CSS3 Property "img:after" in Firefox?

The code is fairly simple: img:after { content: “Hello World”; }. It displays the text “Hello World” right after an image. It works in Opera, but not in Firefox! Why is that? Isn’t Firefox supposed to be the new black?

For those of you pondering the Why of this, try out img:after { content: “(” attr(alt) “)”; } for show. It’ll type out the contents of the ALT attribute after an image.

11 thoughts on “CSS3 Property "img:after" in Firefox?”

  1. And .classThatRefersToImages:after {} does work?

  2. bramick says:

    Good to know. This seems like a solution that could be used for headers or other areas that are more generic. From a content standpoint it seems as though it could make development more cumbersome…. and for what advantages. I’ve been getting pretty deep in CSS lately on my current work project.

    On second thought this would be a great way to add a copyright notification. Can the CSS insert html? For ex:

    img:after { content: “Copyright 2006 <a href="http://www.....“;}

    I’ll test that theory out and let you know.

  3. bramick says:

    Is anyone seeing this in Opera? I can’t get the orginal suggestion or the modified version to work.


  4. Joen says:

    James AkaXakA said:

    And .classThatRefersToImages:after {} does work?

    I hadn’t tested that. Now I have. No, it doesn’t work.

    Say we have .testClass::after { content: “test”; } applied to a DIV, a SPAN and an IMG.

    Opera will show “test” after all three tags. Firefox will only show for the DIV and the SPAN.

    Apparently it doesn’t matter whether it’s the tag, or a class. Firefox just won’t use after or before on images.

    bramick said:

    Is anyone seeing this in Opera? I can?t get the orginal suggestion or the modified version to work.


    It’s working fine in Opera on my side:

  5. bramick says:

    Ahh, must be because I’m running a Opera on OSX. If you view the source it looks as though only the alt attribute is being shown… eventhough I have both defined in the CSS.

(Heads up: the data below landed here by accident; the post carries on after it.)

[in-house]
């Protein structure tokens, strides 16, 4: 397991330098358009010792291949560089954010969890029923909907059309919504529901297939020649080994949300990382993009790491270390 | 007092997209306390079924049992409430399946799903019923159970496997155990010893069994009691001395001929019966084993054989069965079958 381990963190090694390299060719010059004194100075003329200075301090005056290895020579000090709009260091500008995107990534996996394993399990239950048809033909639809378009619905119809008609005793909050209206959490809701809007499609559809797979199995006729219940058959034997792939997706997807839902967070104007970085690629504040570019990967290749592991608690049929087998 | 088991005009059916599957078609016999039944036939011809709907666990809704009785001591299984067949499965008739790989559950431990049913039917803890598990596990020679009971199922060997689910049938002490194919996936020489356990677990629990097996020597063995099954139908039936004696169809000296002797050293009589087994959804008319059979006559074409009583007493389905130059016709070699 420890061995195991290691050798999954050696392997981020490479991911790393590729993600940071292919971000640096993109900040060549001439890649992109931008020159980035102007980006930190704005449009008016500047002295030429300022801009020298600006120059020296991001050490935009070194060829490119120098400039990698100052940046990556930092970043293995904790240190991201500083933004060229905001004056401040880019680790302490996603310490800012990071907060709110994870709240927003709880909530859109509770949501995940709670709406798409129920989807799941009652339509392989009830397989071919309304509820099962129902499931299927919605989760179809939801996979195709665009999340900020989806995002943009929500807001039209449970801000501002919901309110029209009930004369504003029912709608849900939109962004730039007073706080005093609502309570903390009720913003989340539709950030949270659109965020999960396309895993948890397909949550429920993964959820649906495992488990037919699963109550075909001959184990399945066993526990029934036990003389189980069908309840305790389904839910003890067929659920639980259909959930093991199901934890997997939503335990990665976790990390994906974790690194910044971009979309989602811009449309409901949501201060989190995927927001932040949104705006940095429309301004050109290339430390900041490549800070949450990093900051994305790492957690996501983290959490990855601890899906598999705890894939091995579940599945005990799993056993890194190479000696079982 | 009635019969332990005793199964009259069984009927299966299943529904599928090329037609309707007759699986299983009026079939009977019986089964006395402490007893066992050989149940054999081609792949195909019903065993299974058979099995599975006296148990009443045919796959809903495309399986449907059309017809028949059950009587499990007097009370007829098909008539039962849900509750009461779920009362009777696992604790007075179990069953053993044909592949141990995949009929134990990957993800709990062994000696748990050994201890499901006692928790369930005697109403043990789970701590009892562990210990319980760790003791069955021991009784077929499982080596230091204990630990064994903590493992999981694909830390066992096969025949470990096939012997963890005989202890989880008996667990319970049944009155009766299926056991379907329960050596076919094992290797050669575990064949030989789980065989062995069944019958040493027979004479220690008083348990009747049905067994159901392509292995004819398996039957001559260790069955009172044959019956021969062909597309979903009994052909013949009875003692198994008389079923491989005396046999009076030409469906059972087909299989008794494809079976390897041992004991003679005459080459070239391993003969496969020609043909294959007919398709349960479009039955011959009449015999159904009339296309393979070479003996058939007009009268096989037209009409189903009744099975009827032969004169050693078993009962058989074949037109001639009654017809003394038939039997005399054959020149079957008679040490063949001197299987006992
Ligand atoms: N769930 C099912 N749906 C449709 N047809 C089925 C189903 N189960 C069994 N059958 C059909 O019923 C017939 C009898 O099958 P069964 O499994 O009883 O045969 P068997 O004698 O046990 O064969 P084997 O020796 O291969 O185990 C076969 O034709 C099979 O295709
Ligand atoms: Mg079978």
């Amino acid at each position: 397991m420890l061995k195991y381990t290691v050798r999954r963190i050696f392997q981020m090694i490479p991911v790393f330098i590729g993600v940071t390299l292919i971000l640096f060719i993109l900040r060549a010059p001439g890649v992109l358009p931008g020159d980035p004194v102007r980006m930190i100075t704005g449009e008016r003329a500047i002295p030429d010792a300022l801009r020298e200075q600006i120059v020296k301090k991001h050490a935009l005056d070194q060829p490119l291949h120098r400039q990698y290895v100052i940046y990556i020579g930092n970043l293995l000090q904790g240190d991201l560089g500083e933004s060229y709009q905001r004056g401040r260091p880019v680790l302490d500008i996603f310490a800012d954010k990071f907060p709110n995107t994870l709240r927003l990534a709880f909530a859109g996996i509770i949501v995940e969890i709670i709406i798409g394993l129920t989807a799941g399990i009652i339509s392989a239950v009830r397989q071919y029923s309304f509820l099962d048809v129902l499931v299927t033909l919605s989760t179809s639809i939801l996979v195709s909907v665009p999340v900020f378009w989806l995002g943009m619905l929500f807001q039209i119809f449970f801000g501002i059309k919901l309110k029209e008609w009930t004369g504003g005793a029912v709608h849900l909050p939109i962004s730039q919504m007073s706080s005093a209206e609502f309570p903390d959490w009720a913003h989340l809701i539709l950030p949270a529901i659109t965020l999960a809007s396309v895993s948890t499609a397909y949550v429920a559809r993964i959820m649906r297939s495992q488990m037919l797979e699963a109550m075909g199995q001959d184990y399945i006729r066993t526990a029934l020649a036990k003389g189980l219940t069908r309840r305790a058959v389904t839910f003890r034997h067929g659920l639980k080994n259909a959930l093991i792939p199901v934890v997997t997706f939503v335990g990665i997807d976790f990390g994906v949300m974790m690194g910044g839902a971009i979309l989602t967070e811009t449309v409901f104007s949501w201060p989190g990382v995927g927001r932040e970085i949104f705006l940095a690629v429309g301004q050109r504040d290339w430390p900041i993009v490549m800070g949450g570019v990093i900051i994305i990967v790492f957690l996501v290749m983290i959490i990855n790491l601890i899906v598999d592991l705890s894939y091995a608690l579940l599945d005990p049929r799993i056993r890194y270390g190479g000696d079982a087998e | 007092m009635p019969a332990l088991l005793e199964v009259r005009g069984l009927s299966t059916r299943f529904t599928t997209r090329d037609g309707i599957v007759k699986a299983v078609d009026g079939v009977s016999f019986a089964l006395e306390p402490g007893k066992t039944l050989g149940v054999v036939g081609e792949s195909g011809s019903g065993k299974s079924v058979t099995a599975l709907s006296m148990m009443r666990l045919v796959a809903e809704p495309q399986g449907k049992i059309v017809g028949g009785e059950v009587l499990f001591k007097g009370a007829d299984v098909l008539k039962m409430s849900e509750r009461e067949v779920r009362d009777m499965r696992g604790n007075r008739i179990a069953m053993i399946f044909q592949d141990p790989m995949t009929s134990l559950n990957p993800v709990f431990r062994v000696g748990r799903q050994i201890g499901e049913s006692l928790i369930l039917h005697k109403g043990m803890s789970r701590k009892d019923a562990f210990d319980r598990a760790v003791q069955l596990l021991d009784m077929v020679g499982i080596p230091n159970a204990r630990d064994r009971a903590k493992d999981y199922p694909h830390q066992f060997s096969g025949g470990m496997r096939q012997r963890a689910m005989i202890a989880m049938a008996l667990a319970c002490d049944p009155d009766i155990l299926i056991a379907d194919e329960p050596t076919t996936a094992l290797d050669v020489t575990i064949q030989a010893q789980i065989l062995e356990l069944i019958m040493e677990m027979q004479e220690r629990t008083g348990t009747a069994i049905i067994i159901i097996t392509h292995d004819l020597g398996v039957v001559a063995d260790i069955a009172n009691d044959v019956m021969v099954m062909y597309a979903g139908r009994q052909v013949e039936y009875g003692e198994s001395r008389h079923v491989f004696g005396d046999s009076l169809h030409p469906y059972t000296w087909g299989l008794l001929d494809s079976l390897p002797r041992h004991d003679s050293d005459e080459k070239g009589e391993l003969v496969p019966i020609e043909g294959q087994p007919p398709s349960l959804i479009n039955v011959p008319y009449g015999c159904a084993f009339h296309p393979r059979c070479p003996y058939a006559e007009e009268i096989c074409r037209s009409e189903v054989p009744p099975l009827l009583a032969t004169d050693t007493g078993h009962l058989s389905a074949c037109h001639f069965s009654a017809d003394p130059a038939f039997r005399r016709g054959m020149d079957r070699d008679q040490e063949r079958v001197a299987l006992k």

So my content: <a href idea didn’t work.

  6. What about ::before?

  7. Joen says:

    James AkaXakA said:

    What about ::before?

    Neither works, not when used on IMG or .classappliedtoimg.

  8. Mark Michon says:

    I have actually come across this problem myself recently in an attempt at some image overlay framing.

    From what I can gather the usage is unstable and that is why it has been taken out of FF. Apparently it was in earlier builds though.

    Anyway the closest thing to a workaround I can find is to surround your image with a link:

    content: "Hello World";

    We know this works, so just shove the image inside.

    Sadly I’ve come up with nothing workable for my situation, but if you are going to be linking the images anyway this approach should cover it.

  9. What about wrapping it in an object tag which links to the same image, and tag an :after onto that?

  10. kloevekorn says:

    This behavior of FF and Safari is really a pity! Putting the image in divs is an idea, but won’t help in my case:

    I need to print out the alt-tag as the image-caption, since the tinyMCE-Editor in my CMS does not provide a caption field but the alt-element.

    Other solutions to use with the tiny would effort larger hacks than the pseudo elements.

  11. anonymous coward says:

    There are many bugs on mozilla’s bugzilla regarding this behaviour in Firefox. 245633 is specific to img tags and 169334 is more generic in scope.

    www-style also has at least one thread about generated content and replaced inlines

    The comments are old but a bug was marked a dupe as recently as 2008-05-29. If the css3 spec now explicitly allows this behaviour then a new bug should be filed on bugzilla pointing out the change. If the css3 spec forbids generated content on replaced inline tags then Opera is wrong in this behaviour.

    It’s an interesting quirk that I just stumbled across while trying to write a custom style in stylish for xkcd to display the title on each comic. Maybe I’ll follow the story to its conclusion later and see what the css3-specified behaviour is and what it would take to change it to work as expected.

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